Installing Marlin on Ender 3 V2
Ender 3 V2 comes with Creality’s own version of Marlin, but usually it’s pretty outdated, so by installing the newest version of Marlin you’re going to get more flexible firmware and more features and bug fixes.
Marlin doesn’t provide pre-built binaries, because it’s would be a nighmare to compile it for every printer that Marlin supports, so we have to build it ourselves.
While this guide focuses specifically on Ender 3 V2, the process is roughly the same for most other 32-bit printers so you can use this guide for other 3d-printers.
Getting the source code
We’re going to need two different repos, code repo and the configuration repo.
You can download them using git:
git clone https://github.com/MarlinFirmware/Marlin.git git clone https://github.com/MarlinFirmware/Configurations.git
Then we need to select the correct version in both repos:
git checkout <version number>
Using this method we can easily download newer versions in the future using:
git fetch git checkout <new version>
Alternatively you can download the specific version from Releases on GitHub (Firmware, Configs).
Now we need to copy Ender 3 V2 default configuration files from the Configurations repo. Remember to do this every time you download a new version!
Go to the Configurations repo and go to
Here we have a choice between the CrealityUI and MarlinUI, CrealityUI is the UI printer comes with, and MarlinUI is more minimalistic text based UI, those can be changed later in configuration file so it shouldn’t matter that much which one we choose.
Copy Configuration.h and Configuration_adv.h files and put them into Marlin directory in the Marlin repo.
At this point you can just press Build in Marlin Autobuild panel and flash the firmware with the default settings.
If you want to customize your firmware, edit the Configuration.h file. I like to enable S-Curve Acceleration to reduce ringing artifacts and enable manual mesh bed leveling.
You most likely are going to need to calibrate hotend and heated bed PID after flashing the firmware. This is best done before flashing the firmware but can also be done after.
There are multiple ways of initiating PID calibration:
Pronterface has a really handy g-code console. Connect your printer by USB to the computer. In the console enter
M303 E0 S200 C8 U1 after which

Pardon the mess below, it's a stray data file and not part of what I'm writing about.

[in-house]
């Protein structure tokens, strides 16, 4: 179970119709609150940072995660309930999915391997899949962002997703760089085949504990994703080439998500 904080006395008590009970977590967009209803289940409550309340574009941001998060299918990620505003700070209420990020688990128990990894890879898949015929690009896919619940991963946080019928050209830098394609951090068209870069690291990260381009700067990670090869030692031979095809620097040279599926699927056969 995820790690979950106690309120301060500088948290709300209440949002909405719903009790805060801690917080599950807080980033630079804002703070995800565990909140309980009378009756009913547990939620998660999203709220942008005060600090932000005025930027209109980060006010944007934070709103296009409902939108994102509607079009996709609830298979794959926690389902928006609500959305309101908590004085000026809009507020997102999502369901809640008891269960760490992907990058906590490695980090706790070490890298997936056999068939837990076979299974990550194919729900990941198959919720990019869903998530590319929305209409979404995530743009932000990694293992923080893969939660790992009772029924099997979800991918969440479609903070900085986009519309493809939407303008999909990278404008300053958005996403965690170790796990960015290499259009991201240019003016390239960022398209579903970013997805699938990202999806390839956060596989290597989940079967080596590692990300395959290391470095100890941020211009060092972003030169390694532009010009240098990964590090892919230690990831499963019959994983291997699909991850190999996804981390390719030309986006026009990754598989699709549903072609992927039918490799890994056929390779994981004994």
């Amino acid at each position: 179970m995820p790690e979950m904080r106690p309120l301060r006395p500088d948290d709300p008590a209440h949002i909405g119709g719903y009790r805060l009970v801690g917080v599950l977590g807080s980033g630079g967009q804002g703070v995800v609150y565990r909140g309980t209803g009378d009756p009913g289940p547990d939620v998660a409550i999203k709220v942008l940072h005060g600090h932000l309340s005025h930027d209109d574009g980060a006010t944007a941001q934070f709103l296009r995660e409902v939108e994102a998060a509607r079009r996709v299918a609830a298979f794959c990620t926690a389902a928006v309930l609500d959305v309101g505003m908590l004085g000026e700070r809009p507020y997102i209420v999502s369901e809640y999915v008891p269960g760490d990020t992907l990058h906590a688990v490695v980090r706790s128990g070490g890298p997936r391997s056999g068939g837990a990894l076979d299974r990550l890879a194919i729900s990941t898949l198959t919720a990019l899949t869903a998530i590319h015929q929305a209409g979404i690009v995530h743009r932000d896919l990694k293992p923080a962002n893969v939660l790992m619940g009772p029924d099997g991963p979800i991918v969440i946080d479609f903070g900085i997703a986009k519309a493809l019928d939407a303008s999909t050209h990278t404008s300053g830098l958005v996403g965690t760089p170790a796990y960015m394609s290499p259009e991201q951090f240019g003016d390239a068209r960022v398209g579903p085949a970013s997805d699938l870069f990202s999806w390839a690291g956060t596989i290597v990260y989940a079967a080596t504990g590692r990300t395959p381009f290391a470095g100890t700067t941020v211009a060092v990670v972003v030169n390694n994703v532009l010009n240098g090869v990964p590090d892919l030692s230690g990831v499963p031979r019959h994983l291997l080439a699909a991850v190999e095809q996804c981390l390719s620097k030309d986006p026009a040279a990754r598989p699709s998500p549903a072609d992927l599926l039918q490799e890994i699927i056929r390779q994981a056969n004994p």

M303 E-1 S90 C8 U1, then if you want to save the settings to EEPROM type
M303 outputs PID values to the console so you can put those values in the configuration file to make those values permanent.
You can write the commands to .gcode file, upload the file to an SD card and run it.
Here’s an example:
NOTE: I have not tested the following code, use at your own risk!
M928 pidlog.txt ; Start writing log to SD card G28 ; Home G0 Z40 ; Move hotend 40mm up M303 E0 S200 C8 U1 ; Calibrate hotend PID for 200C temperature in 8 cycles and use those settings M303 E-1 S90 C8 U1 ; Calibrate heated bed PID for 90C temperature in 8 cycles and use those settings M503 ; Output settings to log/serial M500 ; Save settings to EEPROM M29 ; Stop logging
You can also use Unix tty to control your printer when you connect to your printer via USB.
First we’re going to setup the tty using:
sudo stty -F /dev/ttyUSB0 115200 -echo -onlcr
Then you can either use pipes to read and write to printer
echo "M503" >> /dev/ttyUSB0 cat /dev/ttyUSB0
or you can use screen or minicom
screen /dev/ttyUSB0 115200 # For minicom ideally you need to set it up first minicom -s
although at least for me screen and minicom output comes weirdly formatted.
This way we can send the calibration commands without using Pronterface.
Flashing the firmware
On the most printers you only have to update the printer itself, but Ender 3 V2 uses a display with it’s own controller, so we need to flash the LCD as well.
First we need to update the LCD firmware. In the Configurations repo go to
config/examples/Creality/Ender-3 V2/LCD Files and copy DWIN_SET folder to an empty FAT32 formatted microSD card. Disconnect and remove the LCD assembly from the printer. Unscrew all the screws on the back of the LCD and remove the plastic cover. Insert the microSD into the slot on the PCB. Connect the LCD cable and power-on the printer. The LCD should turn red/orange, this means it updated successfully. Remove the microSD, assemble the LCD and power-off the printer.
Now in the Marlin folder go to
.pio/build/STM32F103RET6_crealitand copy the bin file NOT elf file to the microSD and insert it into the slot on the printer. Now power-on the printer and it should update.
If you’re going to use the SD card for printing, don’t forget to delete the bin file on the SD card, so the printer doesn’t update every time you turn it on, as it wears down the flash memory on the board.
Now you have shiny, brand new
hopefully not broken firmware on your 3d-printer. Now you can print Benchy and compare the results to the old firmware.